Leaving children alone in a car either by their parents or adults can prove fatal and is one of the important causes of heat exhaustion among kids in Qatar, according to a paediatrician at Hamad Medical Corporation.
In an interview with Qatar Tribune recently, Senior Consultant at HMC Paediatric Emergency, Dr Bashir Ali A Youssef, cautioned that adults should never leave children in a parked car unattended, even if for a brief period.
“Sometimes parents park their cars to get something from a nearby shop thinking that they won’t take long or thinking it will be safe. However, this is far from the reality. You may leave a child in a car in the company of an adult with the air-condition on which is acceptable to some extent, but never ever leave children in a car unattended, even with the air-condition on, as leaving a child in a parked car could prove fatal due to fast rising temperature inside the car in a short span of time. This can lead to heat exhaustion and heat stroke,” he said.
Dr Youssef further stated that children can get heat exhaustion or stroke due to longer period of exposure to sun, and even keeping them in a closed area for a long period, which most parents or guardians are unaware of.
The Paediatric Emergency receives around 10 to 20 such cases of heat exhaustion/heat stroke cases in summer, he added.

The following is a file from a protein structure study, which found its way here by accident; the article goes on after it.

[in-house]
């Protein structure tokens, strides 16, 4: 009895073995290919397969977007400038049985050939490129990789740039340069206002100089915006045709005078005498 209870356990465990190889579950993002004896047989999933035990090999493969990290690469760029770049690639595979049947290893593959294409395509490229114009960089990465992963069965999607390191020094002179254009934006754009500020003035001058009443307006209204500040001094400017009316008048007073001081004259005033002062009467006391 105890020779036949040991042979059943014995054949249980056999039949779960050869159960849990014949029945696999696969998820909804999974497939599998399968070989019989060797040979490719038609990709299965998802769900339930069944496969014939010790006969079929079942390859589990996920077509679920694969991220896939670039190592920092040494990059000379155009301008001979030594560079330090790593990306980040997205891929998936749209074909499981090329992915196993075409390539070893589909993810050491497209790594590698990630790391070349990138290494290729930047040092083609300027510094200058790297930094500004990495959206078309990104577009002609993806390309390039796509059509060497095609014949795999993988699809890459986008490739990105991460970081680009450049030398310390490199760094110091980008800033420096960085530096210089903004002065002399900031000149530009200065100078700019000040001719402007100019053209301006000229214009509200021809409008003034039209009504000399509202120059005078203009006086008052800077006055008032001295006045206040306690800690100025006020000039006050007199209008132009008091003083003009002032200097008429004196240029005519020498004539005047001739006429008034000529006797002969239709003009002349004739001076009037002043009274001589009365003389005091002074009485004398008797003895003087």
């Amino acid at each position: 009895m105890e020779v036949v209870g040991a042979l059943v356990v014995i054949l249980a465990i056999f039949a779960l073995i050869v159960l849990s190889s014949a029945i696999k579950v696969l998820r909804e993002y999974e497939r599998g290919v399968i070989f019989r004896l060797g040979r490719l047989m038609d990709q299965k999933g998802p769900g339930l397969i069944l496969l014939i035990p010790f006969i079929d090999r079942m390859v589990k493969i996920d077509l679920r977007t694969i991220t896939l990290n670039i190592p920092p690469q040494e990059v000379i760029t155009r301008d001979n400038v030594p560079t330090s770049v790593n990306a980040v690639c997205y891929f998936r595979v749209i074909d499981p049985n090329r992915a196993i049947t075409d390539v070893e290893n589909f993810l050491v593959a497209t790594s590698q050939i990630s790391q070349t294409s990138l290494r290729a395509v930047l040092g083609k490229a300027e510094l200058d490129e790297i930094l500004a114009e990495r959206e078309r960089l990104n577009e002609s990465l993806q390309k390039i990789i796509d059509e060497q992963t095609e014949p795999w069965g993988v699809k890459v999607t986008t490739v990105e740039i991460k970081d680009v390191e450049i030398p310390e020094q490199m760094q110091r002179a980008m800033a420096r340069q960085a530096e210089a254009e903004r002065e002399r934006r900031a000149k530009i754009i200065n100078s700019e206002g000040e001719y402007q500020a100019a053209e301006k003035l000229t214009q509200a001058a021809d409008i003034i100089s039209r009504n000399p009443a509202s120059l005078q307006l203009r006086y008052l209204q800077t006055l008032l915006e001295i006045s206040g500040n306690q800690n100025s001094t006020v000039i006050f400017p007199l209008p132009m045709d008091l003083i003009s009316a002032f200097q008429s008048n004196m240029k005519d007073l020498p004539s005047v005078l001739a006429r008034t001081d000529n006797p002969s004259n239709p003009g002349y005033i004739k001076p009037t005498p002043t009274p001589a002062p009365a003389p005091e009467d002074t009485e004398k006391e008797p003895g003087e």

What happens when children are exposed to heat
Elaborating, the doctor said when a child is exposed to a hot environment for a long time it can lead to change in the physiology of the body. “There will be loss of fluids which will make the kid dehydrated.”
The symptoms of heat exhaustion are thirst, headache, dizziness, fainting, irritability, tiredness and weakness. “These are common features of heat exhaustion when you are exposed to the sun for a longer period of time without protection.”
Dr Youssef added an extended period of heat exhaustion can lead to heat stroke which can be life threatening. Heat stroke affects the functioning of vital body organs like kidneys, liver, heart and brain by shutting them down.
What to do in case of heat stroke
Giving specific advice, Dr Youssef said that if a child shows any signs of heat exhaustion, you should remove him or her from sun exposure, put him in a shaded area or a room with air conditioner and if he is dressed, try loosening the clothing.
“If you notice dizziness or the child has fainted, make him lie down with legs raised to try to increase the blood circulation to the brain. Also, try cooling the temperature down by placing cold packs around the neck, armpits or groin area. This process can help bringing down the child’s body temperature.
“You can try using water misting on the body or place the child near a fan and gradually give him a cold drink and observe him closely. This will give a cooling sensation,” Dr Youssef explained.
“And if there is no improvement in the child’s condition in the next 30 minutes, then you should call an ambulance, transfer the child to the nearest medical facility and give the patient proper medical attention by a physician,” he added.